3 Big Mistakes Small Businesses Often Make


Business success is never easy. It’s especially difficult for a young company. While luck certainly plays a part – having the right product at the right price at the right time – success is often a result of setting clear goals, creating realistic plans, testing the marketplace, and reviewing what worked and what didn’t work as expected. In the final analysis, then, business success is about getting things right.

Businesses that develop an effective process will prosper, but sometimes, they run out of time or money to learn from their mistakes.

Here are 3 common mistakes new businesses make:

Mistake #1: Inexperience with Raising Capital or Managing Cash Flow

A company needs a constant circulation of money to stay in business. Money can be said to be the life-blood of a business. Before a business can expect to receive a steady stream of revenue, it has to consider the cost of business. These costs range from overheads to unexpected expenses.

Insufficient Starting Capital

In many instances, banks, lenders, or the SBA will not offer 100% financing. If they do offer financing at all, the business owner may still be required to invest their own funds, have a great credit score, and show substantial evidence of a predictable way to pay the borrowed money back.

Due to these stringent lending conditions, many businesses do not start out with adequate funding, but only with a shoestring budget. So, since a new business may not be able to attract enough financing from lenders, some or all of the money to start the business has to come from the business owner’s personal savings. However, starting a business with insufficient capital is rather like an anemic runner planning a long-distance running event: the chances of success are slim from the beginning. In fact, all other factors pale in comparison to capital: the brilliance of the business idea, the talent of the team, or the efficiency of the business process. Without enough money, it can be hard to lubricate the wheels of industry.

Poor Money Management

Even if a business starts out with more than enough money to cope with any setbacks and build economic momentum, it can still go under if the cash flow is not properly managed. Essentially, income should exceed expenses, and vendor bills may need to be settled before customers pay their invoices. So a delicate balance of inflow and outflow has to be maintained, as well as getting the timing correct. Fortunately, robust cash management solutions can alert the business owners to any threats to cash flow early enough to take preventative action.

Mistake #2: An Employee Mindset

When starting a new business, many people come from a background as employees. Working for someone else, they did not see the many aspects of running a business that occurred behind the scenes. Other people figured out the best schedule, assigned the work, and reviewed the results.

As an employee, you merely did what you were told and exercised initiative only when you had permission. While you may pride yourself on your courage and vision in starting a new business, many aspects of an employee mindset may still influence your behavior. For instance, when you run your own business, you are not accustomed to setting your own hours and working without supervision or cooperation. As a result you may not put in 8 hour days or work 5 days a week. Worse still, you may be forced to work more than 40 hours a week and get paid less than a salaried employee who works much less. Moreover, running your own business or running a business with partners makes work-life balance difficult, and your work may even encroach on evenings, weekends, and holidays.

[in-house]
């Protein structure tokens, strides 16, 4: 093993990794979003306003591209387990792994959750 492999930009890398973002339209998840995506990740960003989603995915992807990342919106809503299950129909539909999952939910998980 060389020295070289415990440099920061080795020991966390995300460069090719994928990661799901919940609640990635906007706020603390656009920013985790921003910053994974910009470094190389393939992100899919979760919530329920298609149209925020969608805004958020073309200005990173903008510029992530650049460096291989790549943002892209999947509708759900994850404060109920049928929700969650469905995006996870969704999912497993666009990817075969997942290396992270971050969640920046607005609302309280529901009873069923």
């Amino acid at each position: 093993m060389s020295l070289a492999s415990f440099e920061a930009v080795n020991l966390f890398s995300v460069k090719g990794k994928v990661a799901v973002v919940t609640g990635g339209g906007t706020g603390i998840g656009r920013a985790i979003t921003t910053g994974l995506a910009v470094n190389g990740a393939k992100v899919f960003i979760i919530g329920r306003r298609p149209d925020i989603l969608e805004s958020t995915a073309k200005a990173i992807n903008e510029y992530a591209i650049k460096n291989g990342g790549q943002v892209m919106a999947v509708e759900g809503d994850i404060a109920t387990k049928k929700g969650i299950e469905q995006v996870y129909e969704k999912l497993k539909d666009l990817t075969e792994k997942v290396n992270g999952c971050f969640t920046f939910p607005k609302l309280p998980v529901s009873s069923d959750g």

Mistake #3: Poor Management Skills

A business owner needs two management skill sets to do well: strategic planning and interpersonal skills.

Strategic planning skills focus on the ability to set clear goals with clearly defined milestones, plan for the short and long term, implement effective action, and review progress.

Interpersonal skills focus on proper leadership with employees and excellent customer service skills.

While these skills are learnable, it takes experience to do them well. Poor planning processes or tactless leadership is enough to destroy a new business. Poor planning can result in shortsightedness and blundering while tactless leadership can result in unproductive employees and a high employee turnover.

Other Small Business Mistakes

Although these 3 mistakes are some of the most common ones, they are by no means the only mistakes a small business can make. Other mistakes may include:

  • Lack of business knowledge and experience.
  • A poor choice of location.
  • Inefficient business processes.
  • Inability to keep track of inventory (inventory management).
  • Erosion of business credit due to slow bill payment.
  • Loss of reputation due to early mistakes with vendors or customers.
  • Insufficient resources to scale the business when meeting with unexpected growth.
  • Superior competition who give customers more for less.
  • Poor marketing campaigns and a sales team with poor selling skills.

Mistakes Can Be Avoided

While mistakes in young business are par for the course – result of inexperience and poor decisions made under stress — they don’t all have to be your own mistakes. Fortunately many mistakes can be avoided by learning from the experience of others.

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